Albright's entire oeuvre can be viewed as a twentieth-century exploration of the vanitas in which he pondered the connection between the physical and spiritual and the relationship of growth and decay, time and space, the finite and the infinite. Among his most powerful statements of these theme is Into the World There Came a Soul Called Ida. A comparison of Ida and Portrait of Artist Hans Burgkmair and His Wife, Anna by Laux (Lucas) Furtenagel, a sixteenth-century German painter, provides instructive insights into the meaning of Albright's haunting composition. In the Renaissance painting, a man and a woman confront their skeletal reflections in a large mirror held by the woman. Her express --one of sadness and desperation-- is not dissimilar to that of Ida. Like Albright's unforgettable female character, Burgkmair's wife is dressed in a fairly revealing garment and wears no head covering, indicating a level of intimacy with the viewer. The paintings share a somber palette, the use of strong chiaroscuro, and a careful rendering of form and textures. In addition to his searing characterization of Ida, a woman fully aware of the passage of time and of the inevitability of loss, Albright included a number of allusions to the fleeting nature of matter. The vase with dying flowers, the money on the dressing-table top, and the comb and powder puff that Ida uses in vain to obliterate signs of her physical decline all reinforce the feeling of an inexorable and irreversible process at work. Furtenagel's painting assumes a theological framework in which the decay of matter is contrasted with the eternal life of the spirit in the hereafter. Albright's image, on the other hand, does not posit everlasting life. Its pathos is located in the purely human dilemna it depicts. In 1960 the artist explained his interest in death and decay by asserting their legitimacy: "In any part of life you find something either growing or disintegrating. /p. 62 All life is strong and powerful, even in the process of dissolution. For me, beauty is a word without real meaning. But strength and power --they're what I'm after." In the poignancy and silent fortitude of Ida, Albright realized an image whose resonance and impact meet the challenge he set for himself.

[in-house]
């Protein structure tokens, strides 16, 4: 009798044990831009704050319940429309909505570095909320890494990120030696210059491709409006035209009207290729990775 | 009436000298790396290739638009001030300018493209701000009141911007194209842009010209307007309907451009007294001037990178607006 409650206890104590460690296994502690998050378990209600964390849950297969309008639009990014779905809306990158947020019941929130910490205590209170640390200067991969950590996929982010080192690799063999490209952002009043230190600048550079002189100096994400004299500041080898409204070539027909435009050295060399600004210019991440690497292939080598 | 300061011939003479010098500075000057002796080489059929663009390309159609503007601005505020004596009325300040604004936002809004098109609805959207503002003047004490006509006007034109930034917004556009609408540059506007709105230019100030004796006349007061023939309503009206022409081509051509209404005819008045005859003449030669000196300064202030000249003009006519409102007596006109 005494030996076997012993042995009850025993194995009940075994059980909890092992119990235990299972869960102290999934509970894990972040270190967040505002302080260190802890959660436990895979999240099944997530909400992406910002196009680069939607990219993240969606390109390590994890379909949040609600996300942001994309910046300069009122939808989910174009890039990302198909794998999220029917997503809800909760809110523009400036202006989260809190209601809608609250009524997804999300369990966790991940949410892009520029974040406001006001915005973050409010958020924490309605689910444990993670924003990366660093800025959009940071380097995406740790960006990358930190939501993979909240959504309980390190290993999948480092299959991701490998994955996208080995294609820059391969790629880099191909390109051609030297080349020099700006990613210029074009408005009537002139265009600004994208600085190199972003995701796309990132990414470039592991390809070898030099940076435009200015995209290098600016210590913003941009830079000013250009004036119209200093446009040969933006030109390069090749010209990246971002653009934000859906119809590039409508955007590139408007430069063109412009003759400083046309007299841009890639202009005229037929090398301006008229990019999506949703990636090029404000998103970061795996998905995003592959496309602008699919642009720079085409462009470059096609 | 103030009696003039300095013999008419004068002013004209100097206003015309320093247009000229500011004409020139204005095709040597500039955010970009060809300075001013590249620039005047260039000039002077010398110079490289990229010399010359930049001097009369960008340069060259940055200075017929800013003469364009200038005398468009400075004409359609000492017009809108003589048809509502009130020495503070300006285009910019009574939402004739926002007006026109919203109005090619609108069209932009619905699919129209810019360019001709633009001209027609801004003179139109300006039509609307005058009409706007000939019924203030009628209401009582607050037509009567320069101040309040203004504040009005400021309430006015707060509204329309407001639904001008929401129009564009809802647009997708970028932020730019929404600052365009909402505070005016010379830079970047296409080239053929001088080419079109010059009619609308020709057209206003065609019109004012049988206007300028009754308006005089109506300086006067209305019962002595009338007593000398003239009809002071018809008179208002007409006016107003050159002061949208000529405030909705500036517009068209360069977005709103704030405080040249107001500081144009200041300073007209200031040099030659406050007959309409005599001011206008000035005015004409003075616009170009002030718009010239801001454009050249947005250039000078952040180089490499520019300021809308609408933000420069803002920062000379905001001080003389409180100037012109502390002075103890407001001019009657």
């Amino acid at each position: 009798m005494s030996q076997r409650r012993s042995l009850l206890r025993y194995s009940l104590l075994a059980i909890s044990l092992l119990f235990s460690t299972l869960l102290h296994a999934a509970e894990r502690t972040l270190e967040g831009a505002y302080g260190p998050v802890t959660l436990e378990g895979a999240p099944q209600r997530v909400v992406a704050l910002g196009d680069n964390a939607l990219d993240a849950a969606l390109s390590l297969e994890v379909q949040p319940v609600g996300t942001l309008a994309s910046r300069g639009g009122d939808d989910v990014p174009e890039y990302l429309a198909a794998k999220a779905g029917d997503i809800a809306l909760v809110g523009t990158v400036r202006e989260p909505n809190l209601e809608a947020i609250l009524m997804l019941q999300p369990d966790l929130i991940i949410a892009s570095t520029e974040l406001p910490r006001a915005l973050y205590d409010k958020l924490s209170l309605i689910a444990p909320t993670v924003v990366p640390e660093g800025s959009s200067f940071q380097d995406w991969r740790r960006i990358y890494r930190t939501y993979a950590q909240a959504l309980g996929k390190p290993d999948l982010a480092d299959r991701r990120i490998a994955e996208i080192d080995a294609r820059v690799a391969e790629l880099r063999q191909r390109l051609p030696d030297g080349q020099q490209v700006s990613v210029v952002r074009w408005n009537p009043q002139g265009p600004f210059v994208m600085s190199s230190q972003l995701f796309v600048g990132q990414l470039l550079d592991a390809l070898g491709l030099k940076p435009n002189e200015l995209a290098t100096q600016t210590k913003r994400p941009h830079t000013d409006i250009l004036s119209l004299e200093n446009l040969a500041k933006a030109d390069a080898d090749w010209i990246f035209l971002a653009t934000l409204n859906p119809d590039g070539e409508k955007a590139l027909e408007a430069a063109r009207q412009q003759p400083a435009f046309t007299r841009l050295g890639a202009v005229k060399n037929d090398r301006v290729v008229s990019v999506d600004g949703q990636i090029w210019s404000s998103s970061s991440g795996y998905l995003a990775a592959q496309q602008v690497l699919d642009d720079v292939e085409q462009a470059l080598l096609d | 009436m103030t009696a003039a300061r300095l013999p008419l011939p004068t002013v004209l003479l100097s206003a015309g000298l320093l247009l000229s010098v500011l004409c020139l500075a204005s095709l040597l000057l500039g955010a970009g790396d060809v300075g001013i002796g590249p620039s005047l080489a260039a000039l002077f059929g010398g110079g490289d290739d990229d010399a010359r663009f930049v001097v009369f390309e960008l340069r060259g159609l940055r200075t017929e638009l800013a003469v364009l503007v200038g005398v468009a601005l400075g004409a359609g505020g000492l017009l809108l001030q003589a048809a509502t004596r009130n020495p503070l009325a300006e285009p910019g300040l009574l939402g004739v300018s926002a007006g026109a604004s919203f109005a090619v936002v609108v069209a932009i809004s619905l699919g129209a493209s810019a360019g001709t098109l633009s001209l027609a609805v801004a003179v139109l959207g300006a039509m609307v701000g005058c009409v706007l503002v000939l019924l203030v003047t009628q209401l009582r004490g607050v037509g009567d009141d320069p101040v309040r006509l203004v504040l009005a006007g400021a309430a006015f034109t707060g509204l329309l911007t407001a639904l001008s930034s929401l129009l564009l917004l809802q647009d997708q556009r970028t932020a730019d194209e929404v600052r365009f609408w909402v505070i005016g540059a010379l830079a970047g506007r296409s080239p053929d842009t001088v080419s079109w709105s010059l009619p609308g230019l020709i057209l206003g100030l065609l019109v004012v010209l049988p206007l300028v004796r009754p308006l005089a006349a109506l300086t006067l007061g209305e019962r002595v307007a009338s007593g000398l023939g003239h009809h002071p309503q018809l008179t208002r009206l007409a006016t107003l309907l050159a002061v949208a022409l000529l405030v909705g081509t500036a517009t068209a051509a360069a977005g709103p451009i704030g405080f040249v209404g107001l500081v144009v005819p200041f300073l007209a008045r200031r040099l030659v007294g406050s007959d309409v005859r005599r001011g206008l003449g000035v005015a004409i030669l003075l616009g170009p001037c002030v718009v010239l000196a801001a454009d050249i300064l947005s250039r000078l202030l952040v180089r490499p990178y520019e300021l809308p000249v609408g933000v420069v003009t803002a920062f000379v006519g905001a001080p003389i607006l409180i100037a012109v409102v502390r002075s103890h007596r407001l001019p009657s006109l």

Hans Baldung Grien, Three Ages of Woman and Death (Allegory of Earthly Vanity), 1509-11.